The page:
A few years ago I was in conversation with someone talking about a small church with which I was involved. We talked about a number of different aspects of church life in a church that small.
My sister-in-law was on the other side of the room. She and her husband attended a much smaller church with an average Sunday morning attendance in the teens or twenties. After listening to our conversation for a while, she asked what the attendance was in the church of which we were talking.
I told her that it was about seventy or eighty on Sunday morning. She looked at me and responded that that sounded pretty big to her.
It was a good reminder to me that even small churches come in a wide variety of shapes and sizes. There is a significant difference between a church with twenty people and one with a hundred.
The question that I get asked more often than any other question is what do I consider a small church. I always reply that for the purposes of Small Church Connections, we arbitrarily chose the 150 mark as our cutoff point but the choice is arbitrary. There is no set number that marks the point at which a small church becomes a medium-sized church.
What I do know though is that whatever size your church is right now, it is the perfect size to accomplish the task that God has for your church to do.
It may be that in the future you will experience numerical growth and God will have a different task for you but the size that you are right now is the perfect size to accomplish what God has for you in 2015 in the geographical location in which you are located.
The perfect task for your church
How can I be so certain of what I just said?
It is because I know that God is not the type of God who gives impossible tasks to his people or to his church.
He has a job for your church to do that is designed perfectly for the size of church that you are.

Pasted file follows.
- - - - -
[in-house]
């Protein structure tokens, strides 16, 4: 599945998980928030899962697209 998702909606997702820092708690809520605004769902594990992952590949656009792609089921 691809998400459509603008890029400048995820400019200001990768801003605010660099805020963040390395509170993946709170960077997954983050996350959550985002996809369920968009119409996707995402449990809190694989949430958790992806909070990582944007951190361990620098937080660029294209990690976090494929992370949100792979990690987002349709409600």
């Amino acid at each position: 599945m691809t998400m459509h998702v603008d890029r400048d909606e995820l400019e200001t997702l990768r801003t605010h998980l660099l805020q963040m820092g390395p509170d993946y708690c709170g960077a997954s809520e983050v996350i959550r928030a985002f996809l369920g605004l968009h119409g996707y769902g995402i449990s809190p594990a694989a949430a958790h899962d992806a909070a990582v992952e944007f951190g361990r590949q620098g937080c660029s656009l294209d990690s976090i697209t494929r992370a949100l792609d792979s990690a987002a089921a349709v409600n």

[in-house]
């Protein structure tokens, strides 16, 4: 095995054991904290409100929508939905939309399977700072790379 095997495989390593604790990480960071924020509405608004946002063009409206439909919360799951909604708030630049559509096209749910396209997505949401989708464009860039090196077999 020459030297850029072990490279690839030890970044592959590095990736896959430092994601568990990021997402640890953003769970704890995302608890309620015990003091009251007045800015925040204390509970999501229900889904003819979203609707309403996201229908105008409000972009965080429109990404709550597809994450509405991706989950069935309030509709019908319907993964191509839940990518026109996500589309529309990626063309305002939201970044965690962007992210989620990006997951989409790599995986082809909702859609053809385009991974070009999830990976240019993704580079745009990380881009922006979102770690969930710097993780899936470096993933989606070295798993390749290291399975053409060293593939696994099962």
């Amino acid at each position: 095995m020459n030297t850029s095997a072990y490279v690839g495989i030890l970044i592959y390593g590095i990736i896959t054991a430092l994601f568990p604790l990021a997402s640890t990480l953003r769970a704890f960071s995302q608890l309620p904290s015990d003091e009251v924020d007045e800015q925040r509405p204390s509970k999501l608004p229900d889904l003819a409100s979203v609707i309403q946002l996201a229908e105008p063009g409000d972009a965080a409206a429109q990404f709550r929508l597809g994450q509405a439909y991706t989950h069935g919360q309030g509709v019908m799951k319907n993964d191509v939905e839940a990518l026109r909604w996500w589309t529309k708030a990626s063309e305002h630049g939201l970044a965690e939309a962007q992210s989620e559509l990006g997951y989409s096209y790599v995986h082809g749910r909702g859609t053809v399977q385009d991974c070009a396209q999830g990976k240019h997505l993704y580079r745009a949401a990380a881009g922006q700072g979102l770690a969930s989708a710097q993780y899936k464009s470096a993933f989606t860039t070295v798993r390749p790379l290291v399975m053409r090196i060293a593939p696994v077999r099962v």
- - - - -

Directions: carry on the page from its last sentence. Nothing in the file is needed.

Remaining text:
I know that this is true because God wants your church to succeed in what you have been called to do.
God has placed you in your location so that you can be his hands and feet and eyes and ears in that location.
The challenge for you is to discover what his job description for you as a church is.
When you discover it, it will fit your church perfectly.
It will not be about what you can become. It will not be about setting a vision and goals for the future. It will not be about becoming something other than what you are.
It will be about what God wants you to do right now in your church just as you are.
I am not against setting future goals or having a vision for the future. There can be great value in doing so but there is also a danger. It is possible for a church to become so absorbed in the future that they lose sight of the present.
The importance of a reality check
In my book Reality Check for the Church, I have a section that talks about the importance for every church of facing up to reality.
Before you can determine God’s job for your church, you need to take a reality check. You need to build your vision around who you really are rather than who you would like to be.
Here are some reality checks that every small church must face.
- You are small and therefore your vision needs to fit who you are. Take a count of your Sunday morning attendance to determine exactly how many people are coming. Don’t estimate because most leaders will seriously overestimate numbers.